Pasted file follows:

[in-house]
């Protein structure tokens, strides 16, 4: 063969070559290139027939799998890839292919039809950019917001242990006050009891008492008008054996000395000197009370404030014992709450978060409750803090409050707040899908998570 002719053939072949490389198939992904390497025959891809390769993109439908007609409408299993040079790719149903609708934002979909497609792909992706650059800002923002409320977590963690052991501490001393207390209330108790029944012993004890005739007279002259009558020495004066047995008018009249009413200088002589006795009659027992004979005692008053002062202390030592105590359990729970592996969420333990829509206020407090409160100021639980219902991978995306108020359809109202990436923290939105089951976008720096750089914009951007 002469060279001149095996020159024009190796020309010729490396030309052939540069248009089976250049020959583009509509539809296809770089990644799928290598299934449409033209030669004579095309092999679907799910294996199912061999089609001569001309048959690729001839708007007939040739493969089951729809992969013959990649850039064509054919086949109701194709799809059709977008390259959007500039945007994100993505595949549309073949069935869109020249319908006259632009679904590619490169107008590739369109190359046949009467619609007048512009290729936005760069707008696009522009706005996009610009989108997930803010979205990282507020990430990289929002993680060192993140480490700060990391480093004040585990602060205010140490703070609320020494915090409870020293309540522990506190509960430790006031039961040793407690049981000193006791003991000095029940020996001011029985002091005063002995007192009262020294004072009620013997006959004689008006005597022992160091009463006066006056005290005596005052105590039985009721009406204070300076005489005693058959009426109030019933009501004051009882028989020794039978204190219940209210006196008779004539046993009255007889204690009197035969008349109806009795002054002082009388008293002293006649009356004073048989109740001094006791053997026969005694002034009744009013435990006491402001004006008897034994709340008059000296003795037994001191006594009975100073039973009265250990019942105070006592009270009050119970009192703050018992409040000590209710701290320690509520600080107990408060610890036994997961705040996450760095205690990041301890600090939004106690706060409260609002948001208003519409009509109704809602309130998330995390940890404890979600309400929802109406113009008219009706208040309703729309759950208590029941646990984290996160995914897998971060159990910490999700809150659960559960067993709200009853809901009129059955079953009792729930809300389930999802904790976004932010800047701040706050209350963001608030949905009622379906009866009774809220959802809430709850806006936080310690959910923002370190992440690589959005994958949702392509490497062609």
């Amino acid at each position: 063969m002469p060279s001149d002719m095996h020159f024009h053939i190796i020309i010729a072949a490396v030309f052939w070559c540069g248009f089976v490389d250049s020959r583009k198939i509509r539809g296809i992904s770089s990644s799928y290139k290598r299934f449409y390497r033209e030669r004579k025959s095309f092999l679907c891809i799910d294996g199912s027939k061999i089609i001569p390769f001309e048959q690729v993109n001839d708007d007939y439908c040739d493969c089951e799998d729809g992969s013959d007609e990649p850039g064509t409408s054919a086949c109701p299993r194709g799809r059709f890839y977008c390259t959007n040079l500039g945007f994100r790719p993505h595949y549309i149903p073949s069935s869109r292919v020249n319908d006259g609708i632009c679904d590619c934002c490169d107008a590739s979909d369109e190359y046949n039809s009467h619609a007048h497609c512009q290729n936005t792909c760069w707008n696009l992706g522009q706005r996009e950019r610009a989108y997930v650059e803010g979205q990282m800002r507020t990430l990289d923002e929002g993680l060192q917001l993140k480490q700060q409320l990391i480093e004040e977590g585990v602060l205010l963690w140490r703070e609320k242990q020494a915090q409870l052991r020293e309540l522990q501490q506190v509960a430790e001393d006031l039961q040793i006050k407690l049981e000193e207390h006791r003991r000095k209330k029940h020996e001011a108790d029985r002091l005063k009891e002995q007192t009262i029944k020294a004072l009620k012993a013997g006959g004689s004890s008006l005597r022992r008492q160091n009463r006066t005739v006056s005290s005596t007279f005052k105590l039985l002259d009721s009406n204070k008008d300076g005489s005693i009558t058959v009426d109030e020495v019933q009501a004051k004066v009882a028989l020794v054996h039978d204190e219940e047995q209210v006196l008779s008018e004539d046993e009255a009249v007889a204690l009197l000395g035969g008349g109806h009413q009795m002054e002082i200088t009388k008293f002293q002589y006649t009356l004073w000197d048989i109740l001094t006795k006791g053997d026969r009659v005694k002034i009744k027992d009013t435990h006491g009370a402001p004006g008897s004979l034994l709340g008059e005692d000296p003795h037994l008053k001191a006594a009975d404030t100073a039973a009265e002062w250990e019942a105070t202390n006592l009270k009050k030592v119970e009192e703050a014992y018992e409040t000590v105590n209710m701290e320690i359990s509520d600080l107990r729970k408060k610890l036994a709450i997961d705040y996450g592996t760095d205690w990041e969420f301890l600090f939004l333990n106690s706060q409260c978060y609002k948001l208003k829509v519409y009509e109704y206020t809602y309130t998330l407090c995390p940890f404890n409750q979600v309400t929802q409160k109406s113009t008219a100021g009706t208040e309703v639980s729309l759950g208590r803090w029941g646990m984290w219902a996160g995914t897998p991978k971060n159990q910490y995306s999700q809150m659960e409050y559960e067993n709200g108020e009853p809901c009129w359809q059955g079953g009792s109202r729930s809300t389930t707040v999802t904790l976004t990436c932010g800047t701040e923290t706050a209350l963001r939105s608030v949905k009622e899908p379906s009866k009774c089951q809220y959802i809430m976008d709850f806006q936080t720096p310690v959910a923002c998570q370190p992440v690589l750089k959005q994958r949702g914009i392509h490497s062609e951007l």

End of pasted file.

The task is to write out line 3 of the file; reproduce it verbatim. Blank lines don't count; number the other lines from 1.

């Amino acid at each position: 063969m002469p060279s001149d002719m095996h020159f024009h053939i190796i020309i010729a072949a490396v030309f052939w070559c540069g248009f089976v490389d250049s020959r583009k198939i509509r539809g296809i992904s770089s990644s799928y290139k290598r299934f449409y390497r033209e030669r004579k025959s095309f092999l679907c891809i799910d294996g199912s027939k061999i089609i001569p390769f001309e048959q690729v993109n001839d708007d007939y439908c040739d493969c089951e799998d729809g992969s013959d007609e990649p850039g064509t409408s054919a086949c109701p299993r194709g799809r059709f890839y977008c390259t959007n040079l500039g945007f994100r790719p993505h595949y549309i149903p073949s069935s869109r292919v020249n319908d006259g609708i632009c679904d590619c934002c490169d107008a590739s979909d369109e190359y046949n039809s009467h619609a007048h497609c512009q290729n936005t792909c760069w707008n696009l992706g522009q706005r996009e950019r610009a989108y997930v650059e803010g979205q990282m800002r507020t990430l990289d923002e929002g993680l060192q917001l993140k480490q700060q409320l990391i480093e004040e977590g585990v602060l205010l963690w140490r703070e609320k242990q020494a915090q409870l052991r020293e309540l522990q501490q506190v509960a430790e001393d006031l039961q040793i006050k407690l049981e000193e207390h006791r003991r000095k209330k029940h020996e001011a108790d029985r002091l005063k009891e002995q007192t009262i029944k020294a004072l009620k012993a013997g006959g004689s004890s008006l005597r022992r008492q160091n009463r006066t005739v006056s005290s005596t007279f005052k105590l039985l002259d009721s009406n204070k008008d300076g005489s005693i009558t058959v009426d109030e020495v019933q009501a004051k004066v009882a028989l020794v054996h039978d204190e219940e047995q209210v006196l008779s008018e004539d046993e009255a009249v007889a204690l009197l000395g035969g008349g109806h009413q009795m002054e002082i200088t009388k008293f002293q002589y006649t009356l004073w000197d048989i109740l001094t006795k006791g053997d026969r009659v005694k002034i009744k027992d009013t435990h006491g009370a402001p004006g008897s004979l034994l709340g008059e005692d000296p003795h037994l008053k001191a006594a009975d404030t100073a039973a009265e002062w250990e019942a105070t202390n006592l009270k009050k030592v119970e009192e703050a014992y018992e409040t000590v105590n209710m701290e320690i359990s509520d600080l107990r729970k408060k610890l036994a709450i997961d705040y996450g592996t760095d205690w990041e969420f301890l600090f939004l333990n106690s706060q409260c978060y609002k948001l208003k829509v519409y009509e109704y206020t809602y309130t998330l407090c995390p940890f404890n409750q979600v309400t929802q409160k109406s113009t008219a100021g009706t208040e309703v639980s729309l759950g208590r803090w029941g646990m984290w219902a996160g995914t897998p991978k971060n159990q910490y995306s999700q809150m659960e409050y559960e067993n709200g108020e009853p809901c009129w359809q059955g079953g009792s109202r729930s809300t389930t707040v999802t904790l976004t990436c932010g800047t701040e923290t706050a209350l963001r939105s608030v949905k009622e899908p379906s009866k009774c089951q809220y959802i809430m976008d709850f806006q936080t720096p310690v959910a923002c998570q370190p992440v690589l750089k959005q994958r949702g914009i392509h490497s062609e951007l």